Archived: Ask Meaghan: How to handle a student misconduct allegation

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My name is Meaghan and I’m the Student Advocacy Resource Coordinator with the Students’ Association of Mount Royal University. I have so much to tell you about self-advocacy!! Through this bi-weekly series, #AskMeaghan, my goal is to answer any questions you may have about this crazy-little-thing-called-UNIVERSITY ♫ (see this video to sing along).


Don’t put the pause on reading this just because you’re not policy nerds like we are in this office (#policynerdsunite). January has been a busy month for student misconduct allegations and hearings held over from the fall semester. We at the Student Advocacy Resource Centre want to help answer any questions you might have about the Student Code of Conduct, how a misconduct allegation could impact you as a student, and what the Student Advocacy Resource Centre can do to help.

The Student Code of Conduct can be found at this link. To find out what your rights and responsibilities are as a student, we suggest checking out MRU’s policy and procedure site here, or come visit us to talk policy, and we can help you swim those deep waters.

What is misconduct, and what is the MRU Student Code of Conduct?

Beyond being a policy that talks about the principles, rules, and regulations that MRU students need to follow, it covers much more. Misconduct is a breach of the Student Code of Conduct, and it can come in academic form (such as plagiarism) or in non-academic form (such as vandalism).

Before you manage to stumble into the misconduct hot seat, think about things like academic integrity, honesty, standards of classroom behaviour, and shared community conduct standards. For example, on the academic front, it’s not a good idea to do an assignment with your friend that’s meant to be done as individuals. Ask your instructor if you’re thinking about using a similar assignment from another class to submit for course credit, before you do it. Don’t use an image or a table from an academic paper/website/organization without using an in-text citation.

Non-academically speaking, shouting at your instructor in class is something to steer away from, obviously. Sexual assault and harassment are also completely unacceptable and consent is crucial (watch this video if you’re unsure what does and doesn’t constitute consent). There are many kinds of situations that can be considered non-academic misconduct, so talk to us if you’re unsure.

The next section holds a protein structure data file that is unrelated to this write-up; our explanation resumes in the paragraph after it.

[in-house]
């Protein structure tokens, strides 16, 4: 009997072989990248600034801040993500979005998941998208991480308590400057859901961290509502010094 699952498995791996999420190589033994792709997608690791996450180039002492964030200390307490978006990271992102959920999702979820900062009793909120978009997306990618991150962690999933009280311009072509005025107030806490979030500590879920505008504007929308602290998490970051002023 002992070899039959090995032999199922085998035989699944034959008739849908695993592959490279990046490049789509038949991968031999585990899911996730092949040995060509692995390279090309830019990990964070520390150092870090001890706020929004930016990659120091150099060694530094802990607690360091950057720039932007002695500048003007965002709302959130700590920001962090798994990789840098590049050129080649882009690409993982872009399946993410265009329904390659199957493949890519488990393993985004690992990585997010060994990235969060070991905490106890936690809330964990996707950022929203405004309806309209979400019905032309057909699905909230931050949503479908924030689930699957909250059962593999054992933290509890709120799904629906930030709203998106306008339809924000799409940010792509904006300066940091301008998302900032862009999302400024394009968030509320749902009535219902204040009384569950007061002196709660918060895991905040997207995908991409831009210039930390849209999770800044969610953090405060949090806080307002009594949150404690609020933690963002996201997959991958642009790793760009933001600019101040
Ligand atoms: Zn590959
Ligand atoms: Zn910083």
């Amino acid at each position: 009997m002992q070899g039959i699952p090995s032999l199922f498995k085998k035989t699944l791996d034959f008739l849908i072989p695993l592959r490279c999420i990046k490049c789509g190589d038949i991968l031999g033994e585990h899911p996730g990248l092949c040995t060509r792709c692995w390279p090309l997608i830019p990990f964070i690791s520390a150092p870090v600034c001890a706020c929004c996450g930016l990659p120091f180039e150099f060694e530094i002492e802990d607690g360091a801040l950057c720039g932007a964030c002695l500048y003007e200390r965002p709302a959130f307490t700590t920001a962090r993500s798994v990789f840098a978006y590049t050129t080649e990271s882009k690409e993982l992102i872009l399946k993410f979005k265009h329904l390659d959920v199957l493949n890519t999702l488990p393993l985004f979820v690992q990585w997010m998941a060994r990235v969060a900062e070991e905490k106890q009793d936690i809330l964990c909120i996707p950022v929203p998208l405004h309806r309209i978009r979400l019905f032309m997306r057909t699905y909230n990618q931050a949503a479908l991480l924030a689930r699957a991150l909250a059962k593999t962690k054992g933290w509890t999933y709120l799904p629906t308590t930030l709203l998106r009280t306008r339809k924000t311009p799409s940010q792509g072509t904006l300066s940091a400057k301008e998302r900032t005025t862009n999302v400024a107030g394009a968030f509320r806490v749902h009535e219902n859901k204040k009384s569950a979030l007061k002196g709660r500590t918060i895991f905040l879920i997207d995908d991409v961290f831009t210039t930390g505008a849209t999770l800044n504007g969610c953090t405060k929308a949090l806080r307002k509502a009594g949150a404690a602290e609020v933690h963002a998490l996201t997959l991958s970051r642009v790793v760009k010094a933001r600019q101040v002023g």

How can a misconduct allegation impact you as a student?

It’s completely normal to feel anxious or stressed out when allegations of misconduct against you crop up during your time as a student. Depending on the severity of the allegation, if this is the first time you’ve had an incident report filed about you, then you will receive a warning. The incident report stays on file in the Office of Student Conduct, and is confidential to their office. A first incident only goes to a hearing if it’s a serious situation involving potential harm to others, or if you choose to dispute the allegation(s) against you. The allegation does not go on your transcript unless you receive a transcript notation as part of your hearing sanction/outcome.  If you never experience another misconduct allegation or incident report during your time as a student at MRU, this incident remains a warning. However, if it is your second or third time of having an incident report filed against you, suspension or expulsion (the serious stuff) could be a result.

What can the Student Advocacy Resource Centre do for me?

A number of things, such as:

  • Provide options for next steps involving allegations of the MRU Student Code of Conduct (In first incidents, helping you weigh the option of taking the allegation to a hearing or not)
  • Review any written correspondence on the situation (eg. from your instructor, Office of Student Conduct, your faculty, etc.)
  • Provide written, holistic feedback for hearing submissions (Eg. What was happening in your life outside of MRU? What led up to the incident/allegation?)
  • Provide coaching in self-advocacy, body language, effective communication, or conflict resolution in preparation for a meeting or hearing
  • Provide personal support by attending your meeting or hearing with you
  • Provide self-care planning to assist in your hearing experience, before, after, and during

Going through the process of academic/non-academic misconduct allegations can be very stressful. Know that you are not alone. Bottom line: YOU are the advocate in your situation and the only one who can speak to your experience. The Student Advocacy Resource Centre helps to empower you to become your own best self-advocate. You hold the power to choose how you speak and which advice to accept, dismiss, or reflect on.

How to submit your questions to Meaghan:

Get involved today and #AskMeaghan to discover how you can become a #SAMRUselfadvocacy champion! Submit your questions by using the #AskMeaghan hashtag on social media or email me directly at I’m in the Student Advocacy Resource Centre (Z303) in Wyckham House from Monday to Friday, 9 am to 4 pm but feel free to pop by during drop-in hours from 12 to 2 pm on weekdays. The Student Advocacy Resource admins or myself would be happy to help you!